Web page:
Reviewing the Canon EOS Rebel Xs, EOS 500.
The Canon Rebel Xs or EOS 500 as it was known in North America, is an awesome camera with a lot of great features. I picked mine up for $12 with a Canon branded camera bag and EOS lens. The lens works fine on any of my Canon DSLRs. “How cool is this?” I kept thinking. I got two things I could use for that price. The lens was a Kit lens, 35-80mm. I have used this lens a lot as a backup. The lens seems to be sharper than my 18-55 kit lens. While this lens lacks image stabilization it does produce sharper images.
You can check out the full specs here
Before I got to shooting on this camera I preemptively stuck a piece of film in the camera back and left the camera in a bright room for a day. When I developed the film by tossing it in with another batch of film I was processing I was able to see some locations of light leaks. I preemptively replaced the light seal material. Other than blowing the camera out with a puffer there was nothing else this camera needed to function.
The Rebel X feels a lot like a modern Canon DSLR. It actually feels like somewhere in uncanny valley between a SLR and a DSLR. The camera also feels “off” to me since it grips like a Rebel, but it doesn’t feel quite heavy enough. It’s also a strange sensation to me to take a shot and have the camera grind the film forward. You must understand that I moved to digital early from point-and-shoot cameras as a teen. I never got the SLR experience. So I am going backward from the top of the line digital, back to mid range analog.
The Rebel X feels lighter than a DSLR, and is slightly shallower due to the film back. Other than that the camera feels almost identical to a Canon DSLR. The buttons are all in the same place, besides a lack of viewfinder shooting with the camera is almost the same as a DSLR. Once I got over having to set the ISO and leave it for the next 24-36 shots. I spent most of my time in Aperture Priority mode and let the camera do it’s own metering. The results were consistently well exposed images. I shoot in Manual mode a lot and started watching for excessively long exposure times before I clicked the shutter. I know to do this from experience with a DSLR, however with film the stakes for taking a bad photo are much higher. Even on a cloudy day the Rebel X performed very well when it came to guessing exposures.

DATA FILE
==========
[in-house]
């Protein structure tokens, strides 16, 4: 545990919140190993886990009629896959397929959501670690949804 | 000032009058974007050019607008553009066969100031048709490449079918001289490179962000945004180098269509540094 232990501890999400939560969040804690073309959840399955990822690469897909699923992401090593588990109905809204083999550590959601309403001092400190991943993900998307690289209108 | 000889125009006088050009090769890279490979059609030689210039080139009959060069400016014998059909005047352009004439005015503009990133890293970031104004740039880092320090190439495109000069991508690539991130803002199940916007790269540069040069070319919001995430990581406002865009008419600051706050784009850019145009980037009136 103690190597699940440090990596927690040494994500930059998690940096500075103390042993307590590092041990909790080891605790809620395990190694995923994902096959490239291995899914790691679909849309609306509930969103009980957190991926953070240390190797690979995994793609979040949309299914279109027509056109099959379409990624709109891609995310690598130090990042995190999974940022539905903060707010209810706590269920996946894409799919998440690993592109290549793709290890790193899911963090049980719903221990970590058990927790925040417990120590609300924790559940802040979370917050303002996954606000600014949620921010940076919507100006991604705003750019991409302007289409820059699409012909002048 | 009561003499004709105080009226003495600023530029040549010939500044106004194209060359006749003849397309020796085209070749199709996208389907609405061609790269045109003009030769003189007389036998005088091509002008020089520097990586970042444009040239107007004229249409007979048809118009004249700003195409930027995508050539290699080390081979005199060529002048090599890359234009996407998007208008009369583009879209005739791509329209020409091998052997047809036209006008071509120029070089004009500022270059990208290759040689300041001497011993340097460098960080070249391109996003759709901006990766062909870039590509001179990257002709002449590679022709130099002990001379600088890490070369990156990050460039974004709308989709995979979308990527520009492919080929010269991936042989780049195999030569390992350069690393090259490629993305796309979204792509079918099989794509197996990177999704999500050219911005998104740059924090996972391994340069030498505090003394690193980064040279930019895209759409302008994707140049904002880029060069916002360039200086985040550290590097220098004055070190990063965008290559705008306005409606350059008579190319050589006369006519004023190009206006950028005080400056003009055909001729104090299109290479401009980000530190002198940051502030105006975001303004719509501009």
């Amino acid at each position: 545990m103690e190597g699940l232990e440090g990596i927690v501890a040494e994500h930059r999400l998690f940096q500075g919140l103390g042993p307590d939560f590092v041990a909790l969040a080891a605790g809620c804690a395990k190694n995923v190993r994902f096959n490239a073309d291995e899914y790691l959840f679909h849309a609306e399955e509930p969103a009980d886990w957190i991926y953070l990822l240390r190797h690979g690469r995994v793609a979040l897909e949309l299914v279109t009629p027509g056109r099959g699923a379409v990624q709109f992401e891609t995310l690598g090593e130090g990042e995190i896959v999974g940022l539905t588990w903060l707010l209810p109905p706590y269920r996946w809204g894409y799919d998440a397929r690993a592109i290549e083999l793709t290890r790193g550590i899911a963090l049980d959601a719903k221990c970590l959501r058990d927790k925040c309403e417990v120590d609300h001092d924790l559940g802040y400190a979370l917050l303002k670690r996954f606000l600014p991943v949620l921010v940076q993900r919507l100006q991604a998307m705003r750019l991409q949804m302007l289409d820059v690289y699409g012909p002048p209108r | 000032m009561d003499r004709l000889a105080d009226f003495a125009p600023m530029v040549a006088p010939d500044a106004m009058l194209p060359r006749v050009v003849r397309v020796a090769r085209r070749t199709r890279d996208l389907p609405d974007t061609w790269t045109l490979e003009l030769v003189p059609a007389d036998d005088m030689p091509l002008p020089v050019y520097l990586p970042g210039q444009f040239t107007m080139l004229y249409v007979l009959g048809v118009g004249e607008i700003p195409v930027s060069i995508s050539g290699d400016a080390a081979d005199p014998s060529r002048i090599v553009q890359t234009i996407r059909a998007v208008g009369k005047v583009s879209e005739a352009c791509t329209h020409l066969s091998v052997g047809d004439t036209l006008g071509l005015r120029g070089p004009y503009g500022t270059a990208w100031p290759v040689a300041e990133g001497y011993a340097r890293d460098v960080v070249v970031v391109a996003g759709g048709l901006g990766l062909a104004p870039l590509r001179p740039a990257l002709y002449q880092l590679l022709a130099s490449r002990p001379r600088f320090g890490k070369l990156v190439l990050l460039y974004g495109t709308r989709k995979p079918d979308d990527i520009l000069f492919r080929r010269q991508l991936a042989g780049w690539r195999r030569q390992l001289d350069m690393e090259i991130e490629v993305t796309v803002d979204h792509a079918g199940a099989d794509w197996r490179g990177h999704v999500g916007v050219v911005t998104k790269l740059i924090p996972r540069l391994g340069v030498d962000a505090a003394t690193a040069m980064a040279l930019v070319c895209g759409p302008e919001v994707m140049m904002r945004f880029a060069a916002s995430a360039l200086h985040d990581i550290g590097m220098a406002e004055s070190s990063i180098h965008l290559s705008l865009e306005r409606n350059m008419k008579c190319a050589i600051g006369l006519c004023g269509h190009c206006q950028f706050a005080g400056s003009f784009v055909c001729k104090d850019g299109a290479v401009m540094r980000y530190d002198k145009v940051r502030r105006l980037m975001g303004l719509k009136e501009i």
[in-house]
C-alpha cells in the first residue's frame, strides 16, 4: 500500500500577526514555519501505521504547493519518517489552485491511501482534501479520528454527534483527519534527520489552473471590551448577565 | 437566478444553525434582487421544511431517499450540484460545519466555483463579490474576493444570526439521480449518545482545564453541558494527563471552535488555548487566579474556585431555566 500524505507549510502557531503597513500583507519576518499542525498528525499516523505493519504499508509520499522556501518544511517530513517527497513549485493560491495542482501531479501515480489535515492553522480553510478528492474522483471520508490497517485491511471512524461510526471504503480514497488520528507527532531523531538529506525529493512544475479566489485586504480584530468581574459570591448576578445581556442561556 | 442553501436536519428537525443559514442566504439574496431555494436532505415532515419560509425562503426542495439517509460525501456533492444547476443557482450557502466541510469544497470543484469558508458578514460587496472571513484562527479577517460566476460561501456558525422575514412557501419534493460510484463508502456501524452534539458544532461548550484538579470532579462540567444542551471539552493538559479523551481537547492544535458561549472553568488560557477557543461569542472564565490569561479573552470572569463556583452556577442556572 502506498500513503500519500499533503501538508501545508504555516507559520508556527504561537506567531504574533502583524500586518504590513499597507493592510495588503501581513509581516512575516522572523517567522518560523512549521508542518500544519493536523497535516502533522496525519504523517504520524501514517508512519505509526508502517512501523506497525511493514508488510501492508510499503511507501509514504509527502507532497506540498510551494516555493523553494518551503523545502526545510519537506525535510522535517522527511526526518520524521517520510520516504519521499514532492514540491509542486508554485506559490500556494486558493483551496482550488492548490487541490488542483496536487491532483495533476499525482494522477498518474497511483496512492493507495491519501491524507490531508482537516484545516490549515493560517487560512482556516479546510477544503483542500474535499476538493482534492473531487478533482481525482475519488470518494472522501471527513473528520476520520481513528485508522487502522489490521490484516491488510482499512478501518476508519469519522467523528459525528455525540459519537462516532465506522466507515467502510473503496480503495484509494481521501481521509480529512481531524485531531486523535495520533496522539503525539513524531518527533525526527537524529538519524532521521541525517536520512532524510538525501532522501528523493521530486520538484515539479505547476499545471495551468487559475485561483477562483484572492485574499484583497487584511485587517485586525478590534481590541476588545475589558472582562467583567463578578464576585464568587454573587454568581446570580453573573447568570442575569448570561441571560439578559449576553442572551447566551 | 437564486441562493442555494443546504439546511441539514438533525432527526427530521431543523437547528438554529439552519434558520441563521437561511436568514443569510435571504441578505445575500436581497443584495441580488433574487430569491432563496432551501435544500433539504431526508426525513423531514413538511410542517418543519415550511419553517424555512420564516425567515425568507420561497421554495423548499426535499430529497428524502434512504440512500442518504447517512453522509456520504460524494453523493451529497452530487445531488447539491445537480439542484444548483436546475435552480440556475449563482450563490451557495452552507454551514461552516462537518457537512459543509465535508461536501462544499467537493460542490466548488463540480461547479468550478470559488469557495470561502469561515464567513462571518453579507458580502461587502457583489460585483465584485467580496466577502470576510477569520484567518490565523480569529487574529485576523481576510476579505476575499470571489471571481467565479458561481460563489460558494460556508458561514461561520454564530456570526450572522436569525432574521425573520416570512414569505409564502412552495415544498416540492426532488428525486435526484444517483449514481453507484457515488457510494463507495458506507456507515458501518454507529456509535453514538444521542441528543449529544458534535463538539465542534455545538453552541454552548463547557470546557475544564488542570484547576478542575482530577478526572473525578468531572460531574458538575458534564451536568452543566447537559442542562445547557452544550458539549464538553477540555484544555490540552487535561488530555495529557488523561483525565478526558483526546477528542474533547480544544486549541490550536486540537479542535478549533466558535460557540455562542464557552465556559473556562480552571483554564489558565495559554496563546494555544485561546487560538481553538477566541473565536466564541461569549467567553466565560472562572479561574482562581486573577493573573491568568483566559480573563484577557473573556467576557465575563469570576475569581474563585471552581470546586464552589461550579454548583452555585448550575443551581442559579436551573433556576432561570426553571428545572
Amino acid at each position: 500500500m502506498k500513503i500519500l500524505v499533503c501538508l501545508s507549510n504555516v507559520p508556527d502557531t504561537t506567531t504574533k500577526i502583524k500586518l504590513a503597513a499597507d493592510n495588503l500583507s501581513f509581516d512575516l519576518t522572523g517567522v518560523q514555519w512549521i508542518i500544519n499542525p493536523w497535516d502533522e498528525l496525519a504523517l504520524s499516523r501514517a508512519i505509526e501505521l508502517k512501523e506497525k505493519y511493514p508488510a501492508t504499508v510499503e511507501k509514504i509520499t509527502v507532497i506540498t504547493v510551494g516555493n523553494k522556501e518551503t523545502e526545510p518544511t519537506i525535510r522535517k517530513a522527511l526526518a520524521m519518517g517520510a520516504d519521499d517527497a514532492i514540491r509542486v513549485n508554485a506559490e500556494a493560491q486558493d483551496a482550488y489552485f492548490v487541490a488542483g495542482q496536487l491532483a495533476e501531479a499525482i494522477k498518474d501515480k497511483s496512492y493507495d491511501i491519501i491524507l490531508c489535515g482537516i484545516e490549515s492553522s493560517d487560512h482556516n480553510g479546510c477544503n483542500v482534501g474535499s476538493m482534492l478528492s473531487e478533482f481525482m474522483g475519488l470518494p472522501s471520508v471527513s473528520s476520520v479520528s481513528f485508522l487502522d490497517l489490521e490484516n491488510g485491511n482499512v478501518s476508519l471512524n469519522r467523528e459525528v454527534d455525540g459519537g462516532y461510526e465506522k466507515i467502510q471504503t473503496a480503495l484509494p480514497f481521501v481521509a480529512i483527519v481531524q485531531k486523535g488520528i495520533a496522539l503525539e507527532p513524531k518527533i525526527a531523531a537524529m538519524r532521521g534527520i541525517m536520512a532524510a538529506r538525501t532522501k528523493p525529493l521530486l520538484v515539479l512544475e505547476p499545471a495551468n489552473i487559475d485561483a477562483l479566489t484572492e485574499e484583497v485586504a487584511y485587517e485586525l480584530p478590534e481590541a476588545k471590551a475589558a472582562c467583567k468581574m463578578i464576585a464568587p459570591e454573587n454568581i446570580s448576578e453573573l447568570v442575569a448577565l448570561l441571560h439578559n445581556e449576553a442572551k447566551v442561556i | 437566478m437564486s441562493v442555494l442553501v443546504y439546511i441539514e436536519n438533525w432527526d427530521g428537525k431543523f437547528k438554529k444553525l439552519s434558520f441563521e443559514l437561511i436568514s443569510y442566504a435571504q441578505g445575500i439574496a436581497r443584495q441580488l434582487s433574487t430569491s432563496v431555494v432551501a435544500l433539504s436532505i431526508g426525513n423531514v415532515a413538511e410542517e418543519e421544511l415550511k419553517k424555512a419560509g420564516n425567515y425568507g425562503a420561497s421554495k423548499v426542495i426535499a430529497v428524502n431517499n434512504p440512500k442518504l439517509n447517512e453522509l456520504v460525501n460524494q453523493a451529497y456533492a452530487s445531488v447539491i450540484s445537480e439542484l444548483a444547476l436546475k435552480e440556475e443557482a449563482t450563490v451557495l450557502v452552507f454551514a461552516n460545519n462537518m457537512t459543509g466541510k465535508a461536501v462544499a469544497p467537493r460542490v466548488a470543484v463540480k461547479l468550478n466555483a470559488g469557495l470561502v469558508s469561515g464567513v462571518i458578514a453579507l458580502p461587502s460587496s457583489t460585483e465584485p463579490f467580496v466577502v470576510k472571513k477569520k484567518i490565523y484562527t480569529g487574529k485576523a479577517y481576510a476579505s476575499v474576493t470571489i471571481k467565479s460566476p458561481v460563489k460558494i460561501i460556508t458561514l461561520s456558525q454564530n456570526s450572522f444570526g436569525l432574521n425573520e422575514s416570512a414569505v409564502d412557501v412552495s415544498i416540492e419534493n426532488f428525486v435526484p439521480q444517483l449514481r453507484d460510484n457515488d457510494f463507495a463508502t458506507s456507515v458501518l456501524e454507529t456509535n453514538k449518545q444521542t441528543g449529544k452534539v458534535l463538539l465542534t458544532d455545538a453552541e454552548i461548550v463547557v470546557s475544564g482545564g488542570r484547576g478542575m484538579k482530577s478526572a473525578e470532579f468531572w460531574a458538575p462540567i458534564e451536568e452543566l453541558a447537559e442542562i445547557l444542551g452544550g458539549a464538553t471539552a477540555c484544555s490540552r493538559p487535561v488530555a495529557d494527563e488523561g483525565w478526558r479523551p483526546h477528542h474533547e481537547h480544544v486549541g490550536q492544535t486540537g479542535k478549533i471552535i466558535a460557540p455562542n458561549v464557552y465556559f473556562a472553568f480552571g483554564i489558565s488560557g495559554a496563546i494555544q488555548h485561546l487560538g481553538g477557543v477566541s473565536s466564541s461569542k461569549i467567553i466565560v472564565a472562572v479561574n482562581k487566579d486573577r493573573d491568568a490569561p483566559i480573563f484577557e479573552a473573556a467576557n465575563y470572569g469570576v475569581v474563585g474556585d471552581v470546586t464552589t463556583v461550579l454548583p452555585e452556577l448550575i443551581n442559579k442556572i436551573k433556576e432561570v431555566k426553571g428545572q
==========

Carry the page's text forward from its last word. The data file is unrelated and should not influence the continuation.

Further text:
If you can shoot a DSLR without looking at all your pictures in the review screen, you can shoot on this thing. The shutter goes all the way from 30” to 1/2000 sec. The shutter feels just like my T5i. I actually really like the “clunk” sound of the mirror lockup when I take a shot, it’s louder than digital. I suspect this is bad, and that the receiving foam for the mirror is old and brittle.
Auto-focus is interesting to say the least. It’s clear that we have come an amazingly long way. There is only one auto-focus point on this camera. There is a mark at the very center of the viewfinder. What I found to work best when I wanted to have shallow focus was to let the camera focus by pointing at my subject and then click the AF switch on the lens off. Time after time this camera would nail focus. As long as I let the camera focus my lenses and wasn’t shooting into a dark area the camera would perform flawlessly at pulling focus. The camera also seemed to like all my canon lenses except my 75-300. I suspect this is because the lens has some slight burring on the mount. I was afraid to try to force the lens and the camera together to test this. I have a collection of old Tamron and Vivitar lenses as well as a Pentax K to EOS adapter. Everything worked well with this camera.
For testing I used several lenses that were newer than the camera itself. A Canon 50mm lens worked great on this camera despite being several generations newer. Having a 50mm with this camera is a dream. I fell in love at first impression. I eventually switched to my Yongnuo 50mm F1.8 lens. You can check out that awesome lens here The lens worked very well with the camera. A lens less than two years old worked flawlessly with a camera from 1993. I was amazed, and more importantly, I was having great success. I did even try a few shots with a Pro 35-80 on this camera. The camera liked that lens as well. Every roll I developed with this camera has come out fine.
Film fed well in this camera, no problems with takeup either. Due to the great exposure metering this camera did very well with black and white film. I shot both 400 ISO and 100 ISO in this camera with great results. Canon did a great thing with that camera, I feel like I used a very nice piece of technology from 1993
It’s clear to me after using this camera that its not very hard to jump backward to Canon’s EOS SLR lineup from Canon’s DSLRs. This is exciting for those who want to shoot film for the first time, or in a long time. Being able to use your current bag of lenses is also appealing. There might be some compatibility problems, but for me I had very little issue.